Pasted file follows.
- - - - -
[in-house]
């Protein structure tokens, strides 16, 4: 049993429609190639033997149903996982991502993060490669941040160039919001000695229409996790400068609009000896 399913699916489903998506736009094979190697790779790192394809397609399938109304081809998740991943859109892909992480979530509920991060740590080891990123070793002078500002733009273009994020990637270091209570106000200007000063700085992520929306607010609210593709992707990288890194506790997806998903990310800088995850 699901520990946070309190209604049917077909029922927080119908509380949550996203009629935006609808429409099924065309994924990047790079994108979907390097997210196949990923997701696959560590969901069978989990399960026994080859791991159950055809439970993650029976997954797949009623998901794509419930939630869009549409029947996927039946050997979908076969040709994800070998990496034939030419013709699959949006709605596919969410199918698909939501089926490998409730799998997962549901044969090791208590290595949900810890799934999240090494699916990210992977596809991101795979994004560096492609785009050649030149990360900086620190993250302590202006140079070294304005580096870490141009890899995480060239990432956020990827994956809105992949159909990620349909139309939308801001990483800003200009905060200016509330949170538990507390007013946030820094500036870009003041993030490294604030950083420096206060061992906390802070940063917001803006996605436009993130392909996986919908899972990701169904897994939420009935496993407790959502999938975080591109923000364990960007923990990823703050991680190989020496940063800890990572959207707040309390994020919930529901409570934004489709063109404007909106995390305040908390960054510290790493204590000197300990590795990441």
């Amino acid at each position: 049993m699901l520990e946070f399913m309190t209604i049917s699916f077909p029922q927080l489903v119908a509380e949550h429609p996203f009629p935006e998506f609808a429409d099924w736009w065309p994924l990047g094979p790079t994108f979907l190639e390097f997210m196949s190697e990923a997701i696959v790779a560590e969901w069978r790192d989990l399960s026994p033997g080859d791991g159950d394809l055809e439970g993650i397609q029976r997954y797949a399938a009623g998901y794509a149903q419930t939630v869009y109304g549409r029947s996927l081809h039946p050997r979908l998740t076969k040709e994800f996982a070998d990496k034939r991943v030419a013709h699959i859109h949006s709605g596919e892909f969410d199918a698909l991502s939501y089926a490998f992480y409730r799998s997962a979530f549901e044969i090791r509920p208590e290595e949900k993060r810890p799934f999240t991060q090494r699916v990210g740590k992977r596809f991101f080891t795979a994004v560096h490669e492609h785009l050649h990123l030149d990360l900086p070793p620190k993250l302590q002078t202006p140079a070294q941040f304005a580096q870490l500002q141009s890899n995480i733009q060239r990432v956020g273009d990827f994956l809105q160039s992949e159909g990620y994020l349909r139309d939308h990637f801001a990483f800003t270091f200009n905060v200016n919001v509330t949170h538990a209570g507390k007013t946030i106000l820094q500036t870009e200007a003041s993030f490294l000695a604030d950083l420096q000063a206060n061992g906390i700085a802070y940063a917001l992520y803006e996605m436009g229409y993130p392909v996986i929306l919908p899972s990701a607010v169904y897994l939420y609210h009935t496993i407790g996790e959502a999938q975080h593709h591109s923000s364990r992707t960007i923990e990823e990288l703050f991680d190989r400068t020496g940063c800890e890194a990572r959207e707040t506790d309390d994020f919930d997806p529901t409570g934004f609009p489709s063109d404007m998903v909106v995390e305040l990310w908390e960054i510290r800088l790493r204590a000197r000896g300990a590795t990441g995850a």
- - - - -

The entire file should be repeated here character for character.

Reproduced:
[in-house]
């Protein structure tokens, strides 16, 4: 049993429609190639033997149903996982991502993060490669941040160039919001000695229409996790400068609009000896 399913699916489903998506736009094979190697790779790192394809397609399938109304081809998740991943859109892909992480979530509920991060740590080891990123070793002078500002733009273009994020990637270091209570106000200007000063700085992520929306607010609210593709992707990288890194506790997806998903990310800088995850 699901520990946070309190209604049917077909029922927080119908509380949550996203009629935006609808429409099924065309994924990047790079994108979907390097997210196949990923997701696959560590969901069978989990399960026994080859791991159950055809439970993650029976997954797949009623998901794509419930939630869009549409029947996927039946050997979908076969040709994800070998990496034939030419013709699959949006709605596919969410199918698909939501089926490998409730799998997962549901044969090791208590290595949900810890799934999240090494699916990210992977596809991101795979994004560096492609785009050649030149990360900086620190993250302590202006140079070294304005580096870490141009890899995480060239990432956020990827994956809105992949159909990620349909139309939308801001990483800003200009905060200016509330949170538990507390007013946030820094500036870009003041993030490294604030950083420096206060061992906390802070940063917001803006996605436009993130392909996986919908899972990701169904897994939420009935496993407790959502999938975080591109923000364990960007923990990823703050991680190989020496940063800890990572959207707040309390994020919930529901409570934004489709063109404007909106995390305040908390960054510290790493204590000197300990590795990441």
């Amino acid at each position: 049993m699901l520990e946070f399913m309190t209604i049917s699916f077909p029922q927080l489903v119908a509380e949550h429609p996203f009629p935006e998506f609808a429409d099924w736009w065309p994924l990047g094979p790079t994108f979907l190639e390097f997210m196949s190697e990923a997701i696959v790779a560590e969901w069978r790192d989990l399960s026994p033997g080859d791991g159950d394809l055809e439970g993650i397609q029976r997954y797949a399938a009623g998901y794509a149903q419930t939630v869009y109304g549409r029947s996927l081809h039946p050997r979908l998740t076969k040709e994800f996982a070998d990496k034939r991943v030419a013709h699959i859109h949006s709605g596919e892909f969410d199918a698909l991502s939501y089926a490998f992480y409730r799998s997962a979530f549901e044969i090791r509920p208590e290595e949900k993060r810890p799934f999240t991060q090494r699916v990210g740590k992977r596809f991101f080891t795979a994004v560096h490669e492609h785009l050649h990123l030149d990360l900086p070793p620190k993250l302590q002078t202006p140079a070294q941040f304005a580096q870490l500002q141009s890899n995480i733009q060239r990432v956020g273009d990827f994956l809105q160039s992949e159909g990620y994020l349909r139309d939308h990637f801001a990483f800003t270091f200009n905060v200016n919001v509330t949170h538990a209570g507390k007013t946030i106000l820094q500036t870009e200007a003041s993030f490294l000695a604030d950083l420096q000063a206060n061992g906390i700085a802070y940063a917001l992520y803006e996605m436009g229409y993130p392909v996986i929306l919908p899972s990701a607010v169904y897994l939420y609210h009935t496993i407790g996790e959502a999938q975080h593709h591109s923000s364990r992707t960007i923990e990823e990288l703050f991680d190989r400068t020496g940063c800890e890194a990572r959207e707040t506790d309390d994020f919930d997806p529901t409570g934004f609009p489709s063109d404007m998903v909106v995390e305040l990310w908390e960054i510290r800088l790493r204590a000197r000896g300990a590795t990441g995850a």